Post by Cheryl Santa Maria, contributing Women On Business writer
I used to work in a small company with a woman named Dena. Her formal title was “senior accountant” but really, she was the jack of all trades. Dena seemed to be knowledgeable in just about every subject and she was hard-working and reliable. She’d often come into work on the weekends and stay late into the night, making sure her output was of the highest possible standard.
Dena was a model employee, that’s for sure. Our boss would often joke that the company would “fall apart” without her help and said that he wouldn’t know what he’d do without her.
Yet despite all of her merits, Dena was lacking in one very important area.
Dena had no social skills whatsoever. She interpreted small talk as a personal attack. Innocent questions like “how are you doing today?” would be answered in a defensive and snarly tone, and at times she was just plain awkward. While nobody could deny the fact that Dena was good at her job, most people would take great lengths to avoid having to speak or work with her.
I know for a fact that Dena’s lack of social skills hindered her career development. One day I was working on a project for a new client and had an accounting question. Dena would have been more than qualified to help but I asked her less-skilled counterpart instead.
It’s great to be the most capable employee in your company but if you’re unapproachable, people won’t want to work with you. In the world of business, where networking, team building and communication are essential, small talk becomes an imperative. Being friendly and easy to talk to is a great way to make yourself visible within a company and show others that you’re able to work in a team.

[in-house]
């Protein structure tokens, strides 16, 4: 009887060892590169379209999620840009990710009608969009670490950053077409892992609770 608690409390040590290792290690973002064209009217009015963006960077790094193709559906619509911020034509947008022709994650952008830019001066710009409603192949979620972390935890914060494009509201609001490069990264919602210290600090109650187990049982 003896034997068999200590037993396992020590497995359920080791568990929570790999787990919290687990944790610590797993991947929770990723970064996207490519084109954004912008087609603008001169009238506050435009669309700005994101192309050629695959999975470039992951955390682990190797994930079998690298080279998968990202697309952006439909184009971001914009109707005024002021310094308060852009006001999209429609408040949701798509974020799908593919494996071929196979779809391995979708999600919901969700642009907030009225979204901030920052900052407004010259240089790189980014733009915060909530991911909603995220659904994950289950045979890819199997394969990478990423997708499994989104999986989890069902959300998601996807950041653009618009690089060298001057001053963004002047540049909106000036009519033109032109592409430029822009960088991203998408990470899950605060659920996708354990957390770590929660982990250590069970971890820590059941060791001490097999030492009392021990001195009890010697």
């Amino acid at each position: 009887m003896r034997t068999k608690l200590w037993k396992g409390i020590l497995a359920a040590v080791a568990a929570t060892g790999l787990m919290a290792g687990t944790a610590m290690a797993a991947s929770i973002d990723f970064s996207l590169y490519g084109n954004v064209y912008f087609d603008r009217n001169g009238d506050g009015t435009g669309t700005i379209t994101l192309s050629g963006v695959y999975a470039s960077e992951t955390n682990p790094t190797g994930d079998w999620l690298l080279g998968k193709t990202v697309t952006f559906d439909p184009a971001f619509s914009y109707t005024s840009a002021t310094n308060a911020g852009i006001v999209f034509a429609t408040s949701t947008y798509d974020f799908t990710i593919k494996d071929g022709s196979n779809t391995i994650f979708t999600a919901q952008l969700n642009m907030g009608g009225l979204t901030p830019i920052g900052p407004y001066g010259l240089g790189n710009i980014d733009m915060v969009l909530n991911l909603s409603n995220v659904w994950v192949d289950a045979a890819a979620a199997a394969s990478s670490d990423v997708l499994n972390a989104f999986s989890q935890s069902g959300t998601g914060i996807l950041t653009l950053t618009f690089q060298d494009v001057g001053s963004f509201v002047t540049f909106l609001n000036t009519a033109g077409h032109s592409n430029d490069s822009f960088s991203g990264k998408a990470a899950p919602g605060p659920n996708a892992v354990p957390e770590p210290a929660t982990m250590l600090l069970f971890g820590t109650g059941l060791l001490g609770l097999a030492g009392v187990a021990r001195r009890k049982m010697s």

Professional skills are important in a competitive marketplace but they should never, ever come at the expense of good social skills.
Nice guys don’t always finish last, you know.
Cindy Morris says
Cheryl, I couldn’t agree with you more! Nice guys most definitely do not finish last. Though it is important to be productive at work, it is REALLY important to help create an atmosphere of camaraderie and support so that work is not only about producing but also about relationships being forged. Strong relationships make for a good team.
I owned a retail flower shop for ten years. During that time I saw the value of having good social skills and being personable. A well-functioning team knows about one another, creating a web of support that makes for better work – more productivity and a better place to spend our precious time.
We ALL know, and appreciate, the power of kind words well placed.
Cindy Morris, msw